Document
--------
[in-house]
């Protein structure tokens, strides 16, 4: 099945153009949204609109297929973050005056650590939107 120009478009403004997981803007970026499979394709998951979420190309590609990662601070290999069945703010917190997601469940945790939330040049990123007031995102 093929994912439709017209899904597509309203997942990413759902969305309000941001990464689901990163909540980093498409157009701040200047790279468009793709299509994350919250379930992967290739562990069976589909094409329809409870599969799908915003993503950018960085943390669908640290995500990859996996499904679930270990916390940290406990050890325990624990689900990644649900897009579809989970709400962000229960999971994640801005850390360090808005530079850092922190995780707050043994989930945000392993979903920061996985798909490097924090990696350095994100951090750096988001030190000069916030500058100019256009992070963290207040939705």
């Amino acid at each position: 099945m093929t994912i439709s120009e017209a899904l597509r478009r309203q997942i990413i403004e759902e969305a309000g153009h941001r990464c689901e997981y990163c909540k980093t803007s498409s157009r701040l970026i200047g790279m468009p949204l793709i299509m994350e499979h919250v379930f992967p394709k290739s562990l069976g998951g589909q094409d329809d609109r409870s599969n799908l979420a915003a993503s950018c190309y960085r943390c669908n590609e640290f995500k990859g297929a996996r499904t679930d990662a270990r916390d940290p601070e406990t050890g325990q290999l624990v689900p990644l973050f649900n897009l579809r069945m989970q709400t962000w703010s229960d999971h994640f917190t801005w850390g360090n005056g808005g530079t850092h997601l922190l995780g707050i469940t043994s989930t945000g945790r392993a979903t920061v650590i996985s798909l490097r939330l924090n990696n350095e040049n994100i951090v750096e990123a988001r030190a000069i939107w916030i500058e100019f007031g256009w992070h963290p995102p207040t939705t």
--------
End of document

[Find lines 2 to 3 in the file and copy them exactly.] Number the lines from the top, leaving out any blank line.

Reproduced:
């Protein structure tokens, strides 16, 4: 099945153009949204609109297929973050005056650590939107 120009478009403004997981803007970026499979394709998951979420190309590609990662601070290999069945703010917190997601469940945790939330040049990123007031995102 093929994912439709017209899904597509309203997942990413759902969305309000941001990464689901990163909540980093498409157009701040200047790279468009793709299509994350919250379930992967290739562990069976589909094409329809409870599969799908915003993503950018960085943390669908640290995500990859996996499904679930270990916390940290406990050890325990624990689900990644649900897009579809989970709400962000229960999971994640801005850390360090808005530079850092922190995780707050043994989930945000392993979903920061996985798909490097924090990696350095994100951090750096988001030190000069916030500058100019256009992070963290207040939705």
């Amino acid at each position: 099945m093929t994912i439709s120009e017209a899904l597509r478009r309203q997942i990413i403004e759902e969305a309000g153009h941001r990464c689901e997981y990163c909540k980093t803007s498409s157009r701040l970026i200047g790279m468009p949204l793709i299509m994350e499979h919250v379930f992967p394709k290739s562990l069976g998951g589909q094409d329809d609109r409870s599969n799908l979420a915003a993503s950018c190309y960085r943390c669908n590609e640290f995500k990859g297929a996996r499904t679930d990662a270990r916390d940290p601070e406990t050890g325990q290999l624990v689900p990644l973050f649900n897009l579809r069945m989970q709400t962000w703010s229960d999971h994640f917190t801005w850390g360090n005056g808005g530079t850092h997601l922190l995780g707050i469940t043994s989930t945000g945790r392993a979903t920061v650590i996985s798909l490097r939330l924090n990696n350095e040049n994100i951090v750096e990123a988001r030190a000069i939107w916030i500058e100019f007031g256009w992070h963290p995102p207040t939705t």